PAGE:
Saudi Arabia estimates 2024 financing needs at $23 billion - GulfToday

Saudi Arabia estimates 2024 financing needs at $23 billion


Visitors walk near the King Fahd Library in Riyadh, Saudi Arabia. Reuters

Saudi Arabia estimates financing needs of about 86 billion riyals ($22.93 billion) in 2024 under a borrowing plan approved by Finance Minister Mohammed Al Jadaan, the National Debt Management centre (NDMC) said.

The kingdom, the world’s top oil exporter, has forecast a budget deficit of 79 billion riyals in 2024, slightly smaller than a deficit of 82 billion riyals projected for last year as lower crude production and global prices reduced revenue.

But the government, tasked with implementing an economic transformation programme known as Vision 2030, will also increase spending over the coming years to drive domestic growth and support non-oil GDP.

The National Debt Management centre said that the borrowing plan is expected to finance the budget deficit and the repayment of upcoming debt maturities, as well as to tap markets opportunistically as part of the country’s liability management strategy.

“Furthermore, it (the borrowing plan) is committed to leveraging market opportunities to execute alternative government financing activities that promote economic growth, such as financing development and infrastructure projects.”

Public debt is expected to reach 1.115 trillion riyals by the end of 2024, which is around 26 per cent of GDP, the government has previously said.

Saudi Arabia has spent heavily on initiatives to diversify its economy from oil and gas, with strong domestic demand fuelling growth and momentum in non-oil activities last year, which outpaced overall growth.

The country remains reliant on hydrocarbon revenue to bolster public finances. Saudi Arabia tapped debt markets for a $10 billion three-part bond in January 2023, followed by a $6 billion Islamic bond in May.

Meanwhile business conditions continued to improve sharply across Saudi Arabia’s non-oil private sector at the end of 2023, according to the latest Riyad Bank Saudi Arabia PMI data.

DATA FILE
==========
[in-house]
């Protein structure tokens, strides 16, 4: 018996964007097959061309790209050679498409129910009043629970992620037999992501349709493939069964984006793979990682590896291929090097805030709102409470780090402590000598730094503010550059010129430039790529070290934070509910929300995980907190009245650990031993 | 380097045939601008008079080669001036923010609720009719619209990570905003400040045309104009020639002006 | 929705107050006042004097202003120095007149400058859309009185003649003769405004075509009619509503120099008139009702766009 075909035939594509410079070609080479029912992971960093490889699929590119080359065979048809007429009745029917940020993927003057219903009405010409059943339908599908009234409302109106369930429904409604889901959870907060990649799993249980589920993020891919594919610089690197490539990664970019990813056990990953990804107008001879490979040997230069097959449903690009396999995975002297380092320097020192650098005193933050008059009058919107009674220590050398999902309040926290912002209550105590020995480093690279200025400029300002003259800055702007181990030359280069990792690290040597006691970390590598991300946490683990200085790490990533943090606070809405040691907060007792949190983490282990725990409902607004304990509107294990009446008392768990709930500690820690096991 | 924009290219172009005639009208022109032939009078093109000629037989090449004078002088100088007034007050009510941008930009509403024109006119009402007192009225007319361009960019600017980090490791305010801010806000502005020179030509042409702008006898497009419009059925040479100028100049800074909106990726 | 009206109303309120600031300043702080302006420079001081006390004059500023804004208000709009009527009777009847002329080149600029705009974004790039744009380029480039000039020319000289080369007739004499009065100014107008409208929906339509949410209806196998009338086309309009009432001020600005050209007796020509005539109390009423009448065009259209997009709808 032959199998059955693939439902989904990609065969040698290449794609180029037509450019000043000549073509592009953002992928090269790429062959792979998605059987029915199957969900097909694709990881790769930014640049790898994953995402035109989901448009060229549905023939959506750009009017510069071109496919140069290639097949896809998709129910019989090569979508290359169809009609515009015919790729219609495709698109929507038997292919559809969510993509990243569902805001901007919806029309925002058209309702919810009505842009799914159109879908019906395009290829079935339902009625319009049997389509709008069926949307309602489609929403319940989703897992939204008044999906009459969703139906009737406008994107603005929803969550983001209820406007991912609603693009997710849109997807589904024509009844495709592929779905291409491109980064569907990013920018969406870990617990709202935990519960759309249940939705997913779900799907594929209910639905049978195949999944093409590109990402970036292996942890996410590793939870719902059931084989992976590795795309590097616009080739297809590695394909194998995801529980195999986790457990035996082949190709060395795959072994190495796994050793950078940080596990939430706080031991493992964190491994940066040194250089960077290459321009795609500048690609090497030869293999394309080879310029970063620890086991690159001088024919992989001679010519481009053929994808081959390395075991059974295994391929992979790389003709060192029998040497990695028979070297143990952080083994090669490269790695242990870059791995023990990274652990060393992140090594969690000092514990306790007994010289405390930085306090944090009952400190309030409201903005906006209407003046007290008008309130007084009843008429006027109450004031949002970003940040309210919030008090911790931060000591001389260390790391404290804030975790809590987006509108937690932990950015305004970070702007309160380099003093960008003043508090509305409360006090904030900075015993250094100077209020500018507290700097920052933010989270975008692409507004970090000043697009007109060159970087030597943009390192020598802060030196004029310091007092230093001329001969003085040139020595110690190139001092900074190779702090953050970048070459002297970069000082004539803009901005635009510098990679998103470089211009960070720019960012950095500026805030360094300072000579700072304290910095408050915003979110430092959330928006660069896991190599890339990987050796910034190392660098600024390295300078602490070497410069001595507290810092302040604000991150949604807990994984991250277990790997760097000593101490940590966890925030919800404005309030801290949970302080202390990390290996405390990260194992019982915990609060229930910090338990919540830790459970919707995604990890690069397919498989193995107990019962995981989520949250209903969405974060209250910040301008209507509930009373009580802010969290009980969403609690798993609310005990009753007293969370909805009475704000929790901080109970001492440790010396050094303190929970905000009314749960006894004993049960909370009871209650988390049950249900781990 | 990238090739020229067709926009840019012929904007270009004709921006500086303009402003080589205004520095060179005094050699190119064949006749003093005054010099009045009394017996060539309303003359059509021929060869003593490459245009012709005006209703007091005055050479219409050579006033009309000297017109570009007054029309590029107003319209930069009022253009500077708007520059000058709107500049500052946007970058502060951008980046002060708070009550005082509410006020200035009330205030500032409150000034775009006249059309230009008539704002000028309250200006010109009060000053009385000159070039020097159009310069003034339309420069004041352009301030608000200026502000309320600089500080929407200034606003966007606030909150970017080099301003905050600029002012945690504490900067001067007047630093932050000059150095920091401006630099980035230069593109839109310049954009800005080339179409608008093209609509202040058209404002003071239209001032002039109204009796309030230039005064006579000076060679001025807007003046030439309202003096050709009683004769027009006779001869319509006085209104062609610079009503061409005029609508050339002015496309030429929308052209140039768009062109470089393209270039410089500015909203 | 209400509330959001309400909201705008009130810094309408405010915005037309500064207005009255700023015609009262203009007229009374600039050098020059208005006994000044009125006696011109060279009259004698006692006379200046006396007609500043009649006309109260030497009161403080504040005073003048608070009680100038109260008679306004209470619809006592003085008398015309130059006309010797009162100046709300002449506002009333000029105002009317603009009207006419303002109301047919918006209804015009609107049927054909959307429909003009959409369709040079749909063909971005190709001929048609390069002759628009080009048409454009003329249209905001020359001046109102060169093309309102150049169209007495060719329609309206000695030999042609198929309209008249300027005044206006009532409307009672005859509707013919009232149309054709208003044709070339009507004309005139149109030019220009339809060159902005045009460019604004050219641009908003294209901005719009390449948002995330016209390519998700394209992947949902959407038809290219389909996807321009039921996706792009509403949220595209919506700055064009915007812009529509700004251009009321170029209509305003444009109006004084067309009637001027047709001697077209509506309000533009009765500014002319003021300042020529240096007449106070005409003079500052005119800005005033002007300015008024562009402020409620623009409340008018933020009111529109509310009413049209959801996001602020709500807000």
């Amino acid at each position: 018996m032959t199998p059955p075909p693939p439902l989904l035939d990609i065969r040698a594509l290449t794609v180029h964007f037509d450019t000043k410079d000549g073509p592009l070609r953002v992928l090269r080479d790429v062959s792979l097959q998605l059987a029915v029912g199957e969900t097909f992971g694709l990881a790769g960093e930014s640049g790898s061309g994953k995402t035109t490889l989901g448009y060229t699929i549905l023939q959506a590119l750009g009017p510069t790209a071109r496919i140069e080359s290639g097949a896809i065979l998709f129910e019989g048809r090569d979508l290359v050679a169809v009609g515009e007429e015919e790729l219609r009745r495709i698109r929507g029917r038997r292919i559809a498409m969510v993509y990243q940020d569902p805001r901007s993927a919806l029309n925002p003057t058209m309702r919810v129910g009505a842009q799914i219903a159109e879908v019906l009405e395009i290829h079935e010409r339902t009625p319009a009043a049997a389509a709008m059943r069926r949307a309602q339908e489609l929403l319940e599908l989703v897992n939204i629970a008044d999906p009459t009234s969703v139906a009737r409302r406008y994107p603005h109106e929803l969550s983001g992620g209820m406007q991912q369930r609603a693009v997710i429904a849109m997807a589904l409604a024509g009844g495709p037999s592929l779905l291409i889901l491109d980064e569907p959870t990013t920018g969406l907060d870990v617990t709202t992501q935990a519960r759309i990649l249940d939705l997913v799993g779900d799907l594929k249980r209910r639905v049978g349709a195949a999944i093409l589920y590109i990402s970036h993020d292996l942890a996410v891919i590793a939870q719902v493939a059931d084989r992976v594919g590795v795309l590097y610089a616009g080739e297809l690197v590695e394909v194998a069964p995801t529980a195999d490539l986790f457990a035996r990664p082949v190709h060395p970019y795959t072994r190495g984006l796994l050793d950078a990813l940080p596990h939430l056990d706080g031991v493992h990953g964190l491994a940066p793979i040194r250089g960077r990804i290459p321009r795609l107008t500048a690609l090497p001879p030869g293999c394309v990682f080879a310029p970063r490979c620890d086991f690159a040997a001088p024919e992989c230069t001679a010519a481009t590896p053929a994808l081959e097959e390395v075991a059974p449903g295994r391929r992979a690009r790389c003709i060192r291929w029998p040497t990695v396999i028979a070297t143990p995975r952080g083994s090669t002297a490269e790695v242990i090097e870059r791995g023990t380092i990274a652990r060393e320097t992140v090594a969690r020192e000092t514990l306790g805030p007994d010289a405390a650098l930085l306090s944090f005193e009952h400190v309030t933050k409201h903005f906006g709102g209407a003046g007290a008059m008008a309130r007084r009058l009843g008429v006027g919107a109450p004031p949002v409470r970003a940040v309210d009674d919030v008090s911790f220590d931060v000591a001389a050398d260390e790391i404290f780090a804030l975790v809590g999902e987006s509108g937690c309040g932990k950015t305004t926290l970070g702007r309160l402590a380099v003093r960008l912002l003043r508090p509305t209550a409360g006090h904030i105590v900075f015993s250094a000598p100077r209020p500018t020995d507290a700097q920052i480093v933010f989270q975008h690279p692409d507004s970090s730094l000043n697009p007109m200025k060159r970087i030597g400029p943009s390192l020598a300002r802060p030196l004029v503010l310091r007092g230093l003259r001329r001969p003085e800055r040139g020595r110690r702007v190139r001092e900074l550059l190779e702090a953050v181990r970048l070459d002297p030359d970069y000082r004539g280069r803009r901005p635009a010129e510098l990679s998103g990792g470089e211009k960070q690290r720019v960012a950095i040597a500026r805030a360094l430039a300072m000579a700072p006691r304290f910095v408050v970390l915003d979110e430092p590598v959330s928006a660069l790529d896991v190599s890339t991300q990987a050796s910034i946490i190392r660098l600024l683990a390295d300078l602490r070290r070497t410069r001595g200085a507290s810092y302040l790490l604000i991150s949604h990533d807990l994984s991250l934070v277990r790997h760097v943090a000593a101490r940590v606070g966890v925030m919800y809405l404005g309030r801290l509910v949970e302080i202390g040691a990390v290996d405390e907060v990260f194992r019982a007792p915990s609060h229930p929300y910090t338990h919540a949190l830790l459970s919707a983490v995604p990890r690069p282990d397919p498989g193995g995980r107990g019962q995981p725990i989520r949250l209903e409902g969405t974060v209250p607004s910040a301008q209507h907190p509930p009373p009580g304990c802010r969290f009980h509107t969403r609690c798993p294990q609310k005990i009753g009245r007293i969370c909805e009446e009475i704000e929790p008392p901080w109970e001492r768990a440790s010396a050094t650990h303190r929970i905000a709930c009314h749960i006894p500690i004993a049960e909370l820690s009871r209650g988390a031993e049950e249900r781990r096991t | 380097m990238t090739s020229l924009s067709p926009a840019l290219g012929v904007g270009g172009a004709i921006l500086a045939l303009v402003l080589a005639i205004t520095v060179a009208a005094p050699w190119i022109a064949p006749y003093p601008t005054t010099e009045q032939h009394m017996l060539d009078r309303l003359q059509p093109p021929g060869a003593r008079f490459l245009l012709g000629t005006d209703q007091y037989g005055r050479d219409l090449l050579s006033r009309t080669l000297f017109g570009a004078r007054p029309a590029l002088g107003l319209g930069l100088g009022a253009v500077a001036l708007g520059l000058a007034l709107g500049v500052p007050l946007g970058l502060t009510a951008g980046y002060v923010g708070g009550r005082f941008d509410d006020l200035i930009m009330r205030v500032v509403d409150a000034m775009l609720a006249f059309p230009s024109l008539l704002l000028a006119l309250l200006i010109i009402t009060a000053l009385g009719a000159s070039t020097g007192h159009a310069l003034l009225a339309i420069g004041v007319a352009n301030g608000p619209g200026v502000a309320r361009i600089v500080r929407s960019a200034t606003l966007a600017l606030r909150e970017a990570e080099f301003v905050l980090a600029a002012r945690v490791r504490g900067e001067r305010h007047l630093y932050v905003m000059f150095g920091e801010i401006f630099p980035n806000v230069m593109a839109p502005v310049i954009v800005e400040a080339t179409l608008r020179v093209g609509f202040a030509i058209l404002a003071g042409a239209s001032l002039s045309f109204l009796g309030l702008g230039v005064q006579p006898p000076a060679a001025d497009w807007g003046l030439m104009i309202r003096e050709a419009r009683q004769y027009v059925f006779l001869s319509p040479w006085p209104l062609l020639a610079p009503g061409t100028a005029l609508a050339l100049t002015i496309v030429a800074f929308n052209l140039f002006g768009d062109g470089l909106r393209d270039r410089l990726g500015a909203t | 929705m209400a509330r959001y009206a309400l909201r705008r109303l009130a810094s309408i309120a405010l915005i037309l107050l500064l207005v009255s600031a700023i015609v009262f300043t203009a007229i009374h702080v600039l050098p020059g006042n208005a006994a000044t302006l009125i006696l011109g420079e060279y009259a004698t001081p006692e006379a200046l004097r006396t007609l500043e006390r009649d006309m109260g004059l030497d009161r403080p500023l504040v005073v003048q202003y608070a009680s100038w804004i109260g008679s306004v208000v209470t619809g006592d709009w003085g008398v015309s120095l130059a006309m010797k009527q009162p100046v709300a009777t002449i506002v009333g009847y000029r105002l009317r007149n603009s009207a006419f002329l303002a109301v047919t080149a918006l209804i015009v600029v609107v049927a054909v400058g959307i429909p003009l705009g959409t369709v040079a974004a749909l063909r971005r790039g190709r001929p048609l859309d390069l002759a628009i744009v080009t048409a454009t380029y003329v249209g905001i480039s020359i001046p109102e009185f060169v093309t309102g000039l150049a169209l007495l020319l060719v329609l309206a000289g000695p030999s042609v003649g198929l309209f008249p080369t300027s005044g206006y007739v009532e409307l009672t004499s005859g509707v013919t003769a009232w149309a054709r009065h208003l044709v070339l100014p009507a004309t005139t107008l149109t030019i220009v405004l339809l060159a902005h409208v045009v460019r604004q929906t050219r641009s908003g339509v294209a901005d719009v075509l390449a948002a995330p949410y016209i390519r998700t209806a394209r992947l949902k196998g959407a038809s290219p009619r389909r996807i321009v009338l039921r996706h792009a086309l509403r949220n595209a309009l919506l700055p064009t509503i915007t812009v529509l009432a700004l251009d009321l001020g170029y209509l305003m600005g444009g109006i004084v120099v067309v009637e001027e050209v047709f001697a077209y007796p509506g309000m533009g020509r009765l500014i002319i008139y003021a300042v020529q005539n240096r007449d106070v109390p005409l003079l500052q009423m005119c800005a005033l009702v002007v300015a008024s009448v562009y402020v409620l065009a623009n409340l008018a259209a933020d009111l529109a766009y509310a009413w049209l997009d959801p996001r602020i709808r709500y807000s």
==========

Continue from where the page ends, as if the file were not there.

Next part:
New order intakes supported a rapid uplift in activity, as companies enjoyed the fastest rate of sales growth since June.

Increased demand momentum gave firms greater confidence on pricing and supported a further marked increase in purchasing activity.

Conversely, employment growth and business activity expectations slipped from November.The headline figure is the seasonally adjusted Riyad Bank Saudi Arabia Purchasing Managers’ Index (PMI).

The PMI is a weighted average of the following five indices: New Orders (30 per cent), Output (25 per cent), Employment (20 per cent), Suppliers’ Delivery Times (15 per cent) and Stocks of Purchases (10 per cent).

For the PMI calculation the Suppliers’ Delivery Times Index is inverted so that it moves in a comparable direction to the other indices.

The headline PMI registered 57.5 for the second month running in December, indicating a marked improvement in operating conditions across the non-oil economy.

The index has remained above the 50.0 no-change mark for over three years.Saudi Arabian non-oil firms continued to report a substantial uplift in activity levels during December, one that was roughly equal to November’s and common across the monitored sectors.

Businesses mainly associated an expansion in output with higher new business inflows, which increased at the sharpest rate since June.

Moreover, the pace of sales growth was also among the quickest registered in the past nine years, as firms commented on new clients and strengthening demand conditions.

Subsequently, non-oil companies bought more inputs, with the latest data signalling a marked increase in overall purchases. This supported a sharp and faster rise in stock levels than in November.

Businesses also benefitted from a substantial cut in average supplier delivery times, which was one of the sharpest recorded since the survey began 14 years ago.

Naif Al-Ghaith PhD, Chief Economist at Riyad Bank, said: “Saudi Arabia’s non-oil Purchasing Managers’ Index (PMI) for this month reached an impressive 57.5 driven by a faster increase in new orders, particularly within the manufacturing sector. This growth was supported by a sharp rise in business activity and exports, highlighting the resilience and strength of the non-oil economy. Furthermore, the export sector experienced the fastest increase since July, driven by government initiatives and the emergence of new market opportunities.

“Notably, the increased demand and expansion of the non-oil sector have also had a positive impact on employment. With the growing need for skilled workers to meet rising demand, employment has witnessed a noticeable increase.

To attract and retain talent, wages have also seen an upward trend. This positive employment outlook reflects the success of the government’s efforts to create a diverse and robust economy, offering job opportunities and improving the standard of living for its citizens.”

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